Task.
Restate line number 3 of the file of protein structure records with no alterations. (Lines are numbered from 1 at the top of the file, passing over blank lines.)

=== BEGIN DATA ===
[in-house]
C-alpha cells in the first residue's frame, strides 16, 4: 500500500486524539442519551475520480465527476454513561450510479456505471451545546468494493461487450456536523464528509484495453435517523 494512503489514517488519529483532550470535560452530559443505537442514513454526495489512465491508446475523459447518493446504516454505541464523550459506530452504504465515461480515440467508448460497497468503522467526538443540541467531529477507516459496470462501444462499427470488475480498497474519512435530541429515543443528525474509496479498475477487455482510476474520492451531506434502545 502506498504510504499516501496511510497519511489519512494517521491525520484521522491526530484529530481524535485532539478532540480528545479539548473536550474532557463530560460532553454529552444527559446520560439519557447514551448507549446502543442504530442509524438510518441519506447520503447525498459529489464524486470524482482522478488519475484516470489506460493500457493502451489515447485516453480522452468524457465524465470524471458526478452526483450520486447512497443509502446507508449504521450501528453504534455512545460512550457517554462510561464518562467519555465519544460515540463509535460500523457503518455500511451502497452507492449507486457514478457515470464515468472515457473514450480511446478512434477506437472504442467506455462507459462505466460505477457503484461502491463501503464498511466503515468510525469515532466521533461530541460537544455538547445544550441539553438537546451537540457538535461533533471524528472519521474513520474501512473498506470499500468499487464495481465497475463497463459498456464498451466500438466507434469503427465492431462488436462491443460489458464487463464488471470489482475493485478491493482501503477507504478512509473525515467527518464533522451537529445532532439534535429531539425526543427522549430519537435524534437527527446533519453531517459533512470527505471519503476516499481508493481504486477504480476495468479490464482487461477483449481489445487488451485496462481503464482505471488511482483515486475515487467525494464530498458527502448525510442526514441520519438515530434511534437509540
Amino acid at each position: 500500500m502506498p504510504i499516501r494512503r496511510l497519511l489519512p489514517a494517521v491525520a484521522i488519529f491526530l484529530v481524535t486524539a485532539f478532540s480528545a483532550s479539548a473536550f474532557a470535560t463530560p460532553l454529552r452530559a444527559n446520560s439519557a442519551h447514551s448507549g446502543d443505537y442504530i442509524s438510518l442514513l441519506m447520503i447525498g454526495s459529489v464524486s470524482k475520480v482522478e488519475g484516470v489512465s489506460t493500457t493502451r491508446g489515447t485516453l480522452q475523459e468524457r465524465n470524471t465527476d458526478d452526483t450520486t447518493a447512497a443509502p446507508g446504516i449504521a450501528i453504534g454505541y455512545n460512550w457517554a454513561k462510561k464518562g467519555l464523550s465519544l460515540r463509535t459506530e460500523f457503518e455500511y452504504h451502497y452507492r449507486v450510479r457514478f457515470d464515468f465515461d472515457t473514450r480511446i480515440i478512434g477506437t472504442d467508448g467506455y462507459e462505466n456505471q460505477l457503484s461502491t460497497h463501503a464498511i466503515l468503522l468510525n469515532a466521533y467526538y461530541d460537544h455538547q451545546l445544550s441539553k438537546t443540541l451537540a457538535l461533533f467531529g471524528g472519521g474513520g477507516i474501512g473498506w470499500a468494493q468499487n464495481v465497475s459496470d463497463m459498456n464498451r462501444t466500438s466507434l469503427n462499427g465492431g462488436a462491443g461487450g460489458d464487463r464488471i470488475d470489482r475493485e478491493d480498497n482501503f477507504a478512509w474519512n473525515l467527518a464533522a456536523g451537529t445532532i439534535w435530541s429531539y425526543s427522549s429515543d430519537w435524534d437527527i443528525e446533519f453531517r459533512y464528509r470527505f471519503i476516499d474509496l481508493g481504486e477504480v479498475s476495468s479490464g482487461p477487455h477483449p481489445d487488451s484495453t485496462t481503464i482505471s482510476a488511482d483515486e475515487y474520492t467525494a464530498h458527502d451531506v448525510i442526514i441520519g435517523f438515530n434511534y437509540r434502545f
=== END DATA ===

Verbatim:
Amino acid at each position: 500500500m502506498p504510504i499516501r494512503r496511510l497519511l489519512p489514517a494517521v491525520a484521522i488519529f491526530l484529530v481524535t486524539a485532539f478532540s480528545a483532550s479539548a473536550f474532557a470535560t463530560p460532553l454529552r452530559a444527559n446520560s439519557a442519551h447514551s448507549g446502543d443505537y442504530i442509524s438510518l442514513l441519506m447520503i447525498g454526495s459529489v464524486s470524482k475520480v482522478e488519475g484516470v489512465s489506460t493500457t493502451r491508446g489515447t485516453l480522452q475523459e468524457r465524465n470524471t465527476d458526478d452526483t450520486t447518493a447512497a443509502p446507508g446504516i449504521a450501528i453504534g454505541y455512545n460512550w457517554a454513561k462510561k464518562g467519555l464523550s465519544l460515540r463509535t459506530e460500523f457503518e455500511y452504504h451502497y452507492r449507486v450510479r457514478f457515470d464515468f465515461d472515457t473514450r480511446i480515440i478512434g477506437t472504442d467508448g467506455y462507459e462505466n456505471q460505477l457503484s461502491t460497497h463501503a464498511i466503515l468503522l468510525n469515532a466521533y467526538y461530541d460537544h455538547q451545546l445544550s441539553k438537546t443540541l451537540a457538535l461533533f467531529g471524528g472519521g474513520g477507516i474501512g473498506w470499500a468494493q468499487n464495481v465497475s459496470d463497463m459498456n464498451r462501444t466500438s466507434l469503427n462499427g465492431g462488436a462491443g461487450g460489458d464487463r464488471i470488475d470489482r475493485e478491493d480498497n482501503f477507504a478512509w474519512n473525515l467527518a464533522a456536523g451537529t445532532i439534535w435530541s429531539y425526543s427522549s429515543d430519537w435524534d437527527i443528525e446533519f453531517r459533512y464528509r470527505f471519503i476516499d474509496l481508493g481504486e477504480v479498475s476495468s479490464g482487461p477487455h477483449p481489445d487488451s484495453t485496462t481503464i482505471s482510476a488511482d483515486e475515487y474520492t467525494a464530498h458527502d451531506v448525510i442526514i441520519g435517523f438515530n434511534y437509540r434502545f